In meetings over the week ending May 28, strikers at all eight of AFFCO’s North Island meat works voted for the contract by margins of more than 90 percent, Arnold said. The union organizes some 1,150 workers in the plants, which kill and process beef and sheep meat and by-products for local and export markets.
After standing strong on the picket line throughout the dispute, “workers are more committed to the union—that is a victory in itself,” said Arnold, who works as a freezer hand in the plant.
The AFFCO workers went on strike in early May. Two months earlier, the company had imposed a selective lockout of hundreds of workers after the union refused to give the company a free hand to increase kill quotas and cut the workforce.
AFFCO also wanted to abolish seniority protections for workers being rehired after seasonal layoffs. “We kept seniority” in the agreement, said Arnold, although “the company got stuff too, like more flexibility around tallies” and a probation period for new hires. The two-year contract proposal includes a roughly 2 percent annual wage increase.
“They wanted to wipe out the union,” Arnold said.
By the time of the strike vote, the picket line at Horotiu had become a 24-hour operation. “Most of the union members—about 80 percent—hung tough, but we did lose some,” said Arnold.
At the time of the settlement, he said, union and nonunion workers each numbered about 200 in the plant. As workers returned following the strike, the company announced it would place the afternoon shift on seasonal layoff.
AFFCO strikers won solidarity from other workers, including Maritime Union members in Auckland. They had struck the Auckland port Feb. 24 for five weeks to stave off the port company’s contract demands, which included “flexible” new work schedules for shifts lasting anywhere from three to 12 hours.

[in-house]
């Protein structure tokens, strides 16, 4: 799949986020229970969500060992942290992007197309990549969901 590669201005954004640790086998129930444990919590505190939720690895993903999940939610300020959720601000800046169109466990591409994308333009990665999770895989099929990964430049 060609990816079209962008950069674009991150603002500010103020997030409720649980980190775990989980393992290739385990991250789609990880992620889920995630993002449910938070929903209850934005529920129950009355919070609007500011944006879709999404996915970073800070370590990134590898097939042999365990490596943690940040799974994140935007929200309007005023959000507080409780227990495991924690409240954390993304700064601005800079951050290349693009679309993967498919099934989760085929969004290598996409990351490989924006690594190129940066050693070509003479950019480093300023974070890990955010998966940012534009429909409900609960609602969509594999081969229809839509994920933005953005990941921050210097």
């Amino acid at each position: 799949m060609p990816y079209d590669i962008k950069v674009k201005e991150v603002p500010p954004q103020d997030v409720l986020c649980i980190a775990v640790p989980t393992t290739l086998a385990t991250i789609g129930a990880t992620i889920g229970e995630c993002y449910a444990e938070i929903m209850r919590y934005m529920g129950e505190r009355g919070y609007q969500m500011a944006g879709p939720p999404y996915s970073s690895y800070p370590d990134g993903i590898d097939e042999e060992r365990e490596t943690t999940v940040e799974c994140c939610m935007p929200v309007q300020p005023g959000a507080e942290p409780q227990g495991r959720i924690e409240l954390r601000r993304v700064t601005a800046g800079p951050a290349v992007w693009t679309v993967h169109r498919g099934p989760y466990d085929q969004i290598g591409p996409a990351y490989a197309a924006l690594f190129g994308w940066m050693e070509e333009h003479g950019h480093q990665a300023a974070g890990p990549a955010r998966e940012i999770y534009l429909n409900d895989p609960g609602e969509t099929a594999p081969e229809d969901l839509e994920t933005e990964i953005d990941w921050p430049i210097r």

As the AFFCO workers continued to fight, a number of representatives of Maori iwi (tribal) authorities voiced concern about the hardships facing strikers who were Maori. Urging a settlement, some threatened to stop supplying AFFCO works with livestock from Maori-owned farms.
Maori comprise some 78 percent of AFFCO’s workforce, according to Tukoroirangi Morgan, an iwi negotiator. Arnold said the iwis’ intervention was decisive.
“We have both sought to learn from this dispute and ensure that moving forward we build on the opportunity for a new type of relationship between the company, the union and its members,” said Andrew Talley, whose family owns AFFCO, in a joint media statement from company and union.
“We will see what comes of that,” Arnold told the Militant.
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‘In ‘Woman’s Evolution’ we found theoretical foundation to explain history of women’s exploitation worldwide’
Canadian rail strike paralyzes shipping
Workers battle Lockheed over concession demands
Machinists: ‘Strike is making us stronger’
Workers in Myanmar fight for wage raises and electrification
On the Picket Line
United Farm Workers holds 50th anniversary convention
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